ZFIN ID: ZDB-PUB-110713-79
Balancing cell numbers during organogenesis: Six1a differentially affects neurons and sensory hair cells in the inner ear
Bricaud, O., and Collazo, A.
Date: 2011
Source: Developmental Biology   357(1): 191-201 (Journal)
Registered Authors: Bricaud, Olivier, Collazo, Andres
Keywords: inner ear, hair cells, neurons, cell fate, Six1a, zebrafish
MeSH Terms:
  • Animals
  • Cell Count
  • Cell Differentiation
  • Cell Lineage
  • DNA-Binding Proteins/genetics
  • DNA-Binding Proteins/metabolism
  • Ear, Inner/cytology
  • Ear, Inner/embryology*
  • Embryo, Nonmammalian/metabolism
  • Gene Expression Regulation, Developmental*
  • Hair Cells, Auditory/cytology*
  • Hair Cells, Auditory/metabolism
  • Homeodomain Proteins/genetics*
  • Homeodomain Proteins/metabolism
  • Neurons/cytology*
  • Neurons/metabolism
  • Organogenesis/genetics*
  • Transcription Factors/genetics
  • Transcription Factors/metabolism
  • Zebrafish/embryology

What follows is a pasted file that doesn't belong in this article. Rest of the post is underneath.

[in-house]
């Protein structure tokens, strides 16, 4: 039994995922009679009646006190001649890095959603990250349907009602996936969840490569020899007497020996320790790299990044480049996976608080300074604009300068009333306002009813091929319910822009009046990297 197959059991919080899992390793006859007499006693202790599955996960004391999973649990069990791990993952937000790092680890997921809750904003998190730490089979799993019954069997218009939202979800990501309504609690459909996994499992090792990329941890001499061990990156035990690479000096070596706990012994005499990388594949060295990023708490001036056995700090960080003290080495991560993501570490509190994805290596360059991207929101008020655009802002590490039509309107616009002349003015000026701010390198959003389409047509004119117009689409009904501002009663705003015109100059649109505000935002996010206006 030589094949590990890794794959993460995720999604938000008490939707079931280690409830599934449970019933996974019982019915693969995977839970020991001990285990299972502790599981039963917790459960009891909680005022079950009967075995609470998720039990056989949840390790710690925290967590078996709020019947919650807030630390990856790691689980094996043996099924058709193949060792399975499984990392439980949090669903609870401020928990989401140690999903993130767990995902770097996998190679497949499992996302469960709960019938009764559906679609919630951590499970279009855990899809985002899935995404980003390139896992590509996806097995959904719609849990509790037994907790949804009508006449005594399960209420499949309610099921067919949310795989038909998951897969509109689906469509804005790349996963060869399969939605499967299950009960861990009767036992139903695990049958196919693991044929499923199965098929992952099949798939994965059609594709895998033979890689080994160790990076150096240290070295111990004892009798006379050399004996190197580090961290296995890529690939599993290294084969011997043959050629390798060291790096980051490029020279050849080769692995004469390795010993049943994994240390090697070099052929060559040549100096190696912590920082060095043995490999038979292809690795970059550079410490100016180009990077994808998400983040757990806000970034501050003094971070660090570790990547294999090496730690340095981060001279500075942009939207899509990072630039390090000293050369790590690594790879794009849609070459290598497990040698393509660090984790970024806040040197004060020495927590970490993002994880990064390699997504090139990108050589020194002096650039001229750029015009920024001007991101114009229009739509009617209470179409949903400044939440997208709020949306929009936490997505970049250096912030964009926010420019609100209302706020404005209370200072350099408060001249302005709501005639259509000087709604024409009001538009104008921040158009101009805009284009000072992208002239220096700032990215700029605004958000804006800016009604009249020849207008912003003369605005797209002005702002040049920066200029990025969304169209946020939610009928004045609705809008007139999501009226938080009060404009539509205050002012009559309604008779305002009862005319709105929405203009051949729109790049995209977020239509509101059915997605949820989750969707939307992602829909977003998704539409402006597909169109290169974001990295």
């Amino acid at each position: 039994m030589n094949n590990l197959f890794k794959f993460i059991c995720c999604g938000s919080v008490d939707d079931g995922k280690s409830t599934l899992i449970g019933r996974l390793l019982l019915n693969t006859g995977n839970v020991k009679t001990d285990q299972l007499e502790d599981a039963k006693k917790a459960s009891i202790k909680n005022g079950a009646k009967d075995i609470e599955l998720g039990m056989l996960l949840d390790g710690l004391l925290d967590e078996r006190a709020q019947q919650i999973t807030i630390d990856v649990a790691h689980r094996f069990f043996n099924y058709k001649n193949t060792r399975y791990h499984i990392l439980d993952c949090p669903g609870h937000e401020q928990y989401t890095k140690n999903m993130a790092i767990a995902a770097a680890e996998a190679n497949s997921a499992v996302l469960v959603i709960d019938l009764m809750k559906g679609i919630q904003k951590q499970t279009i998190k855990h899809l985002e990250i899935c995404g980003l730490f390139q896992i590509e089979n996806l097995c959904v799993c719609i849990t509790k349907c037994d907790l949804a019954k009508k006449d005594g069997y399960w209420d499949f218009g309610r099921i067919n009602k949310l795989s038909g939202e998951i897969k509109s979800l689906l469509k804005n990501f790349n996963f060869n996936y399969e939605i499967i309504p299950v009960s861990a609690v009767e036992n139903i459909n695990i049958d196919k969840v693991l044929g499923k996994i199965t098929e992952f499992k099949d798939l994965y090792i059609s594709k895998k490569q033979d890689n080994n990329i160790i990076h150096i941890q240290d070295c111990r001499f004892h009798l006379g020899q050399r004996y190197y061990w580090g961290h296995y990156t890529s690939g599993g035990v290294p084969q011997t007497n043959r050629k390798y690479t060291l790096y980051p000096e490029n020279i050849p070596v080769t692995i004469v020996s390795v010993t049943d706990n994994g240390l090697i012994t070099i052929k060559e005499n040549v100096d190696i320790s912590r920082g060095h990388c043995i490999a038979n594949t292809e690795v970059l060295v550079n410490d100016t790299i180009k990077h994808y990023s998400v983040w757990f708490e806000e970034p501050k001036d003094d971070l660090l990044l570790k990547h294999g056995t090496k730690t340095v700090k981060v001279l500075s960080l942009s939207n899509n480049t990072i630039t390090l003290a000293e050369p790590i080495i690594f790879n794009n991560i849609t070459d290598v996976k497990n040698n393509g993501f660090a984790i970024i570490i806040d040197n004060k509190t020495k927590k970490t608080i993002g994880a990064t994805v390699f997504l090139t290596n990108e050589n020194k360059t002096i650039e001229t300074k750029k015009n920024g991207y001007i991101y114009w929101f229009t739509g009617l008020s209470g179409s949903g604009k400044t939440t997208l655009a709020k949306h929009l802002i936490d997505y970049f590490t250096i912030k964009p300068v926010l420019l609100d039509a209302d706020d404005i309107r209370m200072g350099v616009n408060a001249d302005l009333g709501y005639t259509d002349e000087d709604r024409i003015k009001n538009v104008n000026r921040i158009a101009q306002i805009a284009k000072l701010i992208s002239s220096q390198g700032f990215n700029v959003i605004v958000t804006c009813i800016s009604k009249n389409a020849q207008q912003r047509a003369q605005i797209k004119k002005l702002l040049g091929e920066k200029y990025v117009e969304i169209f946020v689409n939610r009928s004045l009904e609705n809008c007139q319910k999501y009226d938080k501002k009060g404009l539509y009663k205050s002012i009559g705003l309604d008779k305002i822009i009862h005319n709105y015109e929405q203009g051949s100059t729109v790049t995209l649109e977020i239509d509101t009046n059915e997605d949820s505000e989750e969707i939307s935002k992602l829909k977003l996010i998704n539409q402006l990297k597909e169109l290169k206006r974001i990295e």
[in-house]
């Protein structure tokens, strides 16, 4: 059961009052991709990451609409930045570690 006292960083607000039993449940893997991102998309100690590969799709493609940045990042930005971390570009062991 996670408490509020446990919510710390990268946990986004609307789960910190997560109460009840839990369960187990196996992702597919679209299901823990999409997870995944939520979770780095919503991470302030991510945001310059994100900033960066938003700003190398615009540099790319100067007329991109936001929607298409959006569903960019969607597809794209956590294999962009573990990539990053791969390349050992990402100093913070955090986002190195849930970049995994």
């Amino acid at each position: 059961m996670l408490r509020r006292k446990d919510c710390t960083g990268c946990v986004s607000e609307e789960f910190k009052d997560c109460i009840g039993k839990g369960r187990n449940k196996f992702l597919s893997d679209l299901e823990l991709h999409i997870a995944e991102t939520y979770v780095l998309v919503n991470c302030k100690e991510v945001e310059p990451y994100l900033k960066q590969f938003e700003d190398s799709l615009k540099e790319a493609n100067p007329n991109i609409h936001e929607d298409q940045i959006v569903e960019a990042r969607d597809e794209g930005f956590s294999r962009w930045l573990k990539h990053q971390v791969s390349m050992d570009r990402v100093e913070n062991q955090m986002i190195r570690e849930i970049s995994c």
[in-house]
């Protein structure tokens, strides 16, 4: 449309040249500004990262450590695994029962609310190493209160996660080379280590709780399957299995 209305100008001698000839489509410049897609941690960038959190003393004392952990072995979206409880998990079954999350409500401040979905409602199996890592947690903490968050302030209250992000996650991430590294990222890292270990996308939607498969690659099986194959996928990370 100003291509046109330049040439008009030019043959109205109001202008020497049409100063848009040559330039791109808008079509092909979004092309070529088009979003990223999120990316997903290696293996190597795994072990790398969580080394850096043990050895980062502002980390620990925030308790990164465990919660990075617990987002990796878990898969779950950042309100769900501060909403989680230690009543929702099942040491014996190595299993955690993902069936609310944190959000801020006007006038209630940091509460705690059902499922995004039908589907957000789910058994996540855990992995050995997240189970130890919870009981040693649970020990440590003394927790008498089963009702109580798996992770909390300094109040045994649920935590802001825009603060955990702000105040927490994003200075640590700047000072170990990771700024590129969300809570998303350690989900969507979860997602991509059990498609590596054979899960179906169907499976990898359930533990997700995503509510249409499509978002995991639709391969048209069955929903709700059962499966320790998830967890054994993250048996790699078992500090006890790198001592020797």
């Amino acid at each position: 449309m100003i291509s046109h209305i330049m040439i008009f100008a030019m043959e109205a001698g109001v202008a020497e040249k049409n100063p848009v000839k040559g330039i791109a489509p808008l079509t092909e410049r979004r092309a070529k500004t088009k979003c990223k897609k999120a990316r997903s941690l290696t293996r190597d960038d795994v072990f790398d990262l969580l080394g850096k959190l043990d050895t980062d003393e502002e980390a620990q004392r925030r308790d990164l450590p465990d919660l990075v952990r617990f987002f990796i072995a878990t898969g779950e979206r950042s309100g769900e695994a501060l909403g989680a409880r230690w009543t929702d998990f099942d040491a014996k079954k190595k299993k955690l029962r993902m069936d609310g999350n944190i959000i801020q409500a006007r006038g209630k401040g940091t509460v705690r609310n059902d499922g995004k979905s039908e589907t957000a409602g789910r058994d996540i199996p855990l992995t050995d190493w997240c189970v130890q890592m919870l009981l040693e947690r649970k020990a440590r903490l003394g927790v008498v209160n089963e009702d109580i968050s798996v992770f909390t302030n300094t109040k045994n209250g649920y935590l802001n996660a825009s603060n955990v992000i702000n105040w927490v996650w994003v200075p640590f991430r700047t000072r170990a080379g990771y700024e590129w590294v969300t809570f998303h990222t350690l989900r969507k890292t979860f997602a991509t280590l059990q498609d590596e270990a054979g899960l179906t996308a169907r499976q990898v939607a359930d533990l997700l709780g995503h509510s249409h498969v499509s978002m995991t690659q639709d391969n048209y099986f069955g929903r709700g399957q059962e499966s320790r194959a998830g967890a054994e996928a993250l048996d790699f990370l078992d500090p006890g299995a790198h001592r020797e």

• Zebrafish/genetics*
  • Zebrafish/metabolism
  • Zebrafish Proteins/genetics*
  • Zebrafish Proteins/metabolism
PubMed: 21745464 Full text @ Dev. Biol.
While genes involved in the differentiation of the mechanosensory hair cells and the neurons innervating them have been identified, genes involved in balancing their relative numbers remain unknown. Six1a plays a dual role by promoting hair cell fate while inhibiting neuronal fate in these two lineages. Genes homologous to six1a act as either transcriptional activators or repressors, depending on the partners with which they interact. By assaying the in vivo and in vitro effects of mutations in presumptive protein-protein interacting and DNA-binding domains of Six1a, we show that, in the developing zebrafish inner ear, Six1a promotes hair cell fate by acting as a transcriptional activator and inhibits neuronal fate by acting as a transcriptional repressor. We also identify several potential partners for Six1a that differ between these two lineages. The dual role of Six1a in the developing otocyst provides a mechanism for balancing the relative number of hair cells and neurons during organogenesis of the inner ear.